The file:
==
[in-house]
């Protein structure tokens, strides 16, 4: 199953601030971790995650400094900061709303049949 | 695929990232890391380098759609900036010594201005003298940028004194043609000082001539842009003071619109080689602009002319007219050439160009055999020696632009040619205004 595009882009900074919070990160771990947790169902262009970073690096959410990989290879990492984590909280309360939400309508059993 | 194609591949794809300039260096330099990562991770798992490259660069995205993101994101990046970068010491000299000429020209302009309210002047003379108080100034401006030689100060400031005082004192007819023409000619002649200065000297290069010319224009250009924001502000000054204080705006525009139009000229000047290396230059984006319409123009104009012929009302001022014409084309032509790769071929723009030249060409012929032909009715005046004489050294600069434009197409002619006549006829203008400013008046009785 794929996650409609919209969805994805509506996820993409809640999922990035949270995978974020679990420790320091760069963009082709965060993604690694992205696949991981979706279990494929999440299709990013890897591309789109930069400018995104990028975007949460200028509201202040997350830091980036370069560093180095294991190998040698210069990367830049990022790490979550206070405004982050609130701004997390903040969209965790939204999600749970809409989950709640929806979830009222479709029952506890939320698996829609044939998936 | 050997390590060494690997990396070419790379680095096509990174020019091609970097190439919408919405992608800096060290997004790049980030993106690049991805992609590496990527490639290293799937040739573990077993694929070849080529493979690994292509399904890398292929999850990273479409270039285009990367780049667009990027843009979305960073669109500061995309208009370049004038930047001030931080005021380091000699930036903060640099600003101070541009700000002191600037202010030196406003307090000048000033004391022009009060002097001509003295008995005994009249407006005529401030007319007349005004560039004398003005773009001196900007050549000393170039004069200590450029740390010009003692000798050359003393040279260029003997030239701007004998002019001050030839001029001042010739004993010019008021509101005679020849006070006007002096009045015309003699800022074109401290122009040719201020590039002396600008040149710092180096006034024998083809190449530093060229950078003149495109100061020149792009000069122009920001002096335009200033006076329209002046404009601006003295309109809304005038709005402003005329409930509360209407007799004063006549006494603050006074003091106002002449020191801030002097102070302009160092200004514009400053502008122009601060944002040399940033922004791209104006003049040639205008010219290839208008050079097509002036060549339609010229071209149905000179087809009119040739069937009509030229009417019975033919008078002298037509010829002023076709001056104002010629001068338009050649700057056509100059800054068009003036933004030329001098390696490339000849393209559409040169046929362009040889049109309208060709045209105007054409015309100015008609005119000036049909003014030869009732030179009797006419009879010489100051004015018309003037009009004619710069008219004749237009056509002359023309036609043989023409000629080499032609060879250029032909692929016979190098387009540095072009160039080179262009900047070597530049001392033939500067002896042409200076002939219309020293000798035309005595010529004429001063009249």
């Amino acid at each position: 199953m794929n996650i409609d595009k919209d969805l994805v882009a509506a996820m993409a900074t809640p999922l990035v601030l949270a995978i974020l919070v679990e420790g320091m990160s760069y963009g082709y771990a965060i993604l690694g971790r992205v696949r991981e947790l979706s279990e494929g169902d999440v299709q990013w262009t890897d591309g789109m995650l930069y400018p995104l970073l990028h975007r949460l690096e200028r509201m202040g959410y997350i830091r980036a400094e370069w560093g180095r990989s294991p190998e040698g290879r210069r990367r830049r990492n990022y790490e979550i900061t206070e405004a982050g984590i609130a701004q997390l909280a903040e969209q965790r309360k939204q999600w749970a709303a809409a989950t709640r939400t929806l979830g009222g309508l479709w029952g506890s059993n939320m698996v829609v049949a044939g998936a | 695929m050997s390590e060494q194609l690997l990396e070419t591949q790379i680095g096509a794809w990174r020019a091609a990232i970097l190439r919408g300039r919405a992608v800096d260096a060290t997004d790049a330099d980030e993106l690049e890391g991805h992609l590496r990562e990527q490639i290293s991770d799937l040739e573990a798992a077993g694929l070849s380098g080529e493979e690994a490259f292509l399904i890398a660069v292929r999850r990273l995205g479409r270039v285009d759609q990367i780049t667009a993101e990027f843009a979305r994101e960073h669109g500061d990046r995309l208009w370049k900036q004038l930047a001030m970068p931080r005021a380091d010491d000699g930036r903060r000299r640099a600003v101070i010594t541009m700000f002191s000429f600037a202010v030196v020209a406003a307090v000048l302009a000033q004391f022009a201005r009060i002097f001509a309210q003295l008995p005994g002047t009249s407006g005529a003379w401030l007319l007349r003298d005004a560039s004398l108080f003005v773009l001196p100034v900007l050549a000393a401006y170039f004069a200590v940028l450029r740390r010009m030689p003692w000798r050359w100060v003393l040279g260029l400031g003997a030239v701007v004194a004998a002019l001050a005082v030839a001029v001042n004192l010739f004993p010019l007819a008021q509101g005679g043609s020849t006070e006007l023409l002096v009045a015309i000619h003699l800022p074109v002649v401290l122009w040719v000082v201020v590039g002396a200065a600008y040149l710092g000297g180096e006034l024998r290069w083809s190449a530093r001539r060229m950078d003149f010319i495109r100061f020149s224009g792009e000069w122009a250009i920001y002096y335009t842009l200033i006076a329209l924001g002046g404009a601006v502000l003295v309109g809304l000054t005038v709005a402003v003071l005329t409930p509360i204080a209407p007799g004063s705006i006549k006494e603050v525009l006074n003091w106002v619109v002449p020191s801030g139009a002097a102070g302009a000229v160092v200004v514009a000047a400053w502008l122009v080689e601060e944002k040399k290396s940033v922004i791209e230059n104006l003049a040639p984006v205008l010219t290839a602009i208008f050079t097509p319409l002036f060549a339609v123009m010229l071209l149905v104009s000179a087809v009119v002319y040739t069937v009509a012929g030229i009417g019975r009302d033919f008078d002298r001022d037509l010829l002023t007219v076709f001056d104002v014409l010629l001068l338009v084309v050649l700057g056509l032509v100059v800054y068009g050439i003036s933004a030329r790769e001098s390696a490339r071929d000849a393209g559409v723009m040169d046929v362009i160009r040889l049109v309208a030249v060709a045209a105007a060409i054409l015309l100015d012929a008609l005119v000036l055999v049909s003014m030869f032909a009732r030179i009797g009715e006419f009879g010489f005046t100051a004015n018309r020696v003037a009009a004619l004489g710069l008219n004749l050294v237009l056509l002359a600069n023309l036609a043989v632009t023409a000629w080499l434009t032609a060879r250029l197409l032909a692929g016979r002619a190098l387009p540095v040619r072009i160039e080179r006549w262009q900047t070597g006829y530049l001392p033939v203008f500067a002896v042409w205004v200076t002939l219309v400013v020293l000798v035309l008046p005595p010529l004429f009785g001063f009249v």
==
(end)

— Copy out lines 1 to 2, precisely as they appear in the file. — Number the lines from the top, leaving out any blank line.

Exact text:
[in-house]
């Protein structure tokens, strides 16, 4: 199953601030971790995650400094900061709303049949 | 695929990232890391380098759609900036010594201005003298940028004194043609000082001539842009003071619109080689602009002319007219050439160009055999020696632009040619205004 595009882009900074919070990160771990947790169902262009970073690096959410990989290879990492984590909280309360939400309508059993 | 194609591949794809300039260096330099990562991770798992490259660069995205993101994101990046970068010491000299000429020209302009309210002047003379108080100034401006030689100060400031005082004192007819023409000619002649200065000297290069010319224009250009924001502000000054204080705006525009139009000229000047290396230059984006319409123009104009012929009302001022014409084309032509790769071929723009030249060409012929032909009715005046004489050294600069434009197409002619006549006829203008400013008046009785 794929996650409609919209969805994805509506996820993409809640999922990035949270995978974020679990420790320091760069963009082709965060993604690694992205696949991981979706279990494929999440299709990013890897591309789109930069400018995104990028975007949460200028509201202040997350830091980036370069560093180095294991190998040698210069990367830049990022790490979550206070405004982050609130701004997390903040969209965790939204999600749970809409989950709640929806979830009222479709029952506890939320698996829609044939998936 | 050997390590060494690997990396070419790379680095096509990174020019091609970097190439919408919405992608800096060290997004790049980030993106690049991805992609590496990527490639290293799937040739573990077993694929070849080529493979690994292509399904890398292929999850990273479409270039285009990367780049667009990027843009979305960073669109500061995309208009370049004038930047001030931080005021380091000699930036903060640099600003101070541009700000002191600037202010030196406003307090000048000033004391022009009060002097001509003295008995005994009249407006005529401030007319007349005004560039004398003005773009001196900007050549000393170039004069200590450029740390010009003692000798050359003393040279260029003997030239701007004998002019001050030839001029001042010739004993010019008021509101005679020849006070006007002096009045015309003699800022074109401290122009040719201020590039002396600008040149710092180096006034024998083809190449530093060229950078003149495109100061020149792009000069122009920001002096335009200033006076329209002046404009601006003295309109809304005038709005402003005329409930509360209407007799004063006549006494603050006074003091106002002449020191801030002097102070302009160092200004514009400053502008122009601060944002040399940033922004791209104006003049040639205008010219290839208008050079097509002036060549339609010229071209149905000179087809009119040739069937009509030229009417019975033919008078002298037509010829002023076709001056104002010629001068338009050649700057056509100059800054068009003036933004030329001098390696490339000849393209559409040169046929362009040889049109309208060709045209105007054409015309100015008609005119000036049909003014030869009732030179009797006419009879010489100051004015018309003037009009004619710069008219004749237009056509002359023309036609043989023409000629080499032609060879250029032909692929016979190098387009540095072009160039080179262009900047070597530049001392033939500067002896042409200076002939219309020293000798035309005595010529004429001063009249």